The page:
Freeze tolerance in insects is associated with a variety of adaptations including production of cryoprotectants, specialized proteins that regulate ice formation, and energy-saving mechanisms that strongly suppress the rates of metabolic processes in the oxygen-limited frozen state.
A group of Canadian researchers hypothesized that microRNAs (miRNAs), small non-coding transcripts that bind to mRNA, could play a role in the global regulation of energy-expensive mRNA translation in frozen insects and would be modulated at subzero temperatures.
Expression levels of miRNA species were evaluated in control (5°C) and frozen (-15°C) goldenrod gall fly larvae, Eurosta solidaginis, using LC Sciences’ miRNA microarray service. Levels of several miRNAs were significantly reduced in frozen larvae whereas others rose significantly in frozen larvae. Target prediction for two of the differentially regulated miRNAs, miR-277-3p and miR-284, revealed potential regulation of transcripts involved in translation and the Krebs cycle.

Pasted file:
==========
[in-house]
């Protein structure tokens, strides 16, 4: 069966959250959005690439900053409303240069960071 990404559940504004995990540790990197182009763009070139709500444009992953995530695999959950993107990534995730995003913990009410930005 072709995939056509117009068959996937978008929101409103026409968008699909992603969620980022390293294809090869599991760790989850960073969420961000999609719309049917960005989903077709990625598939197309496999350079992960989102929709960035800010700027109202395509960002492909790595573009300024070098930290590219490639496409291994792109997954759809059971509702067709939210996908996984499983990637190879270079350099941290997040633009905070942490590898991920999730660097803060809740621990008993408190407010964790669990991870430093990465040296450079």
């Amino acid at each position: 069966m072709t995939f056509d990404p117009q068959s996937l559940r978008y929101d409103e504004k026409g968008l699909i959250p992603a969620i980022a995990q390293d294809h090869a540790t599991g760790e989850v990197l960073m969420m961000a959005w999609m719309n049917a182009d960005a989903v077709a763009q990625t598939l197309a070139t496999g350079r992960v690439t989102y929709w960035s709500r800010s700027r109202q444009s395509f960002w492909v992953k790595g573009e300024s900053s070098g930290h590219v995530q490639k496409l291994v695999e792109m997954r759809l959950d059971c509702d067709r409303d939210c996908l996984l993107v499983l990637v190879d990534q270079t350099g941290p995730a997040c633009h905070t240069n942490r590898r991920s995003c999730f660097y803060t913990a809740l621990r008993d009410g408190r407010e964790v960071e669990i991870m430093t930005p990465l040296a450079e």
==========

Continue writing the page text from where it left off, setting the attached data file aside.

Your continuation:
These data constitute the first report that differential expression of miRNAs occurs in a freeze tolerant insect and suggest a mechanism for reversible gene regulation during prolonged periods of freezing over the winter months, a mechanism that can be rapidly reversed to allow renewed translation of mRNA when temperatures rise and insects thaw.
- Courteau LA, Storey KB, Morin PJ. (2012) Differential expression of microRNA species in a freeze tolerant insect, Eurosta solidaginis. Cryobiology [Epub ahead of print]. [abstract]